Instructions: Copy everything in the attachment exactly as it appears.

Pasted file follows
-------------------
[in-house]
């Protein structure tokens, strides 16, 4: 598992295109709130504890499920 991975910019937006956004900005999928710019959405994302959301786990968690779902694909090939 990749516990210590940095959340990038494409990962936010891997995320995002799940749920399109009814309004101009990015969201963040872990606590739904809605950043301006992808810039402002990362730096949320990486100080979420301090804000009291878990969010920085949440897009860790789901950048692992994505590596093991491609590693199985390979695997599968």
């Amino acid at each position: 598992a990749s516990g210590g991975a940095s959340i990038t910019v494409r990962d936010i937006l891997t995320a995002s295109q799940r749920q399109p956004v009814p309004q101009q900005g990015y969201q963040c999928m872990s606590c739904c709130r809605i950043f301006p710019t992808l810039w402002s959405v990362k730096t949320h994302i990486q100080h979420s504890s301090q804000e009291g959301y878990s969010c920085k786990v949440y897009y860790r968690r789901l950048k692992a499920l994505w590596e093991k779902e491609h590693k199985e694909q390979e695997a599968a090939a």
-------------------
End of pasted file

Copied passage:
[in-house]
């Protein structure tokens, strides 16, 4: 598992295109709130504890499920 991975910019937006956004900005999928710019959405994302959301786990968690779902694909090939 990749516990210590940095959340990038494409990962936010891997995320995002799940749920399109009814309004101009990015969201963040872990606590739904809605950043301006992808810039402002990362730096949320990486100080979420301090804000009291878990969010920085949440897009860790789901950048692992994505590596093991491609590693199985390979695997599968």
């Amino acid at each position: 598992a990749s516990g210590g991975a940095s959340i990038t910019v494409r990962d936010i937006l891997t995320a995002s295109q799940r749920q399109p956004v009814p309004q101009q900005g990015y969201q963040c999928m872990s606590c739904c709130r809605i950043f301006p710019t992808l810039w402002s959405v990362k730096t949320h994302i990486q100080h979420s504890s301090q804000e009291g959301y878990s969010c920085k786990v949440y897009y860790r968690r789901l950048k692992a499920l994505w590596e093991k779902e491609h590693k199985e694909q390979e695997a599968a090939a």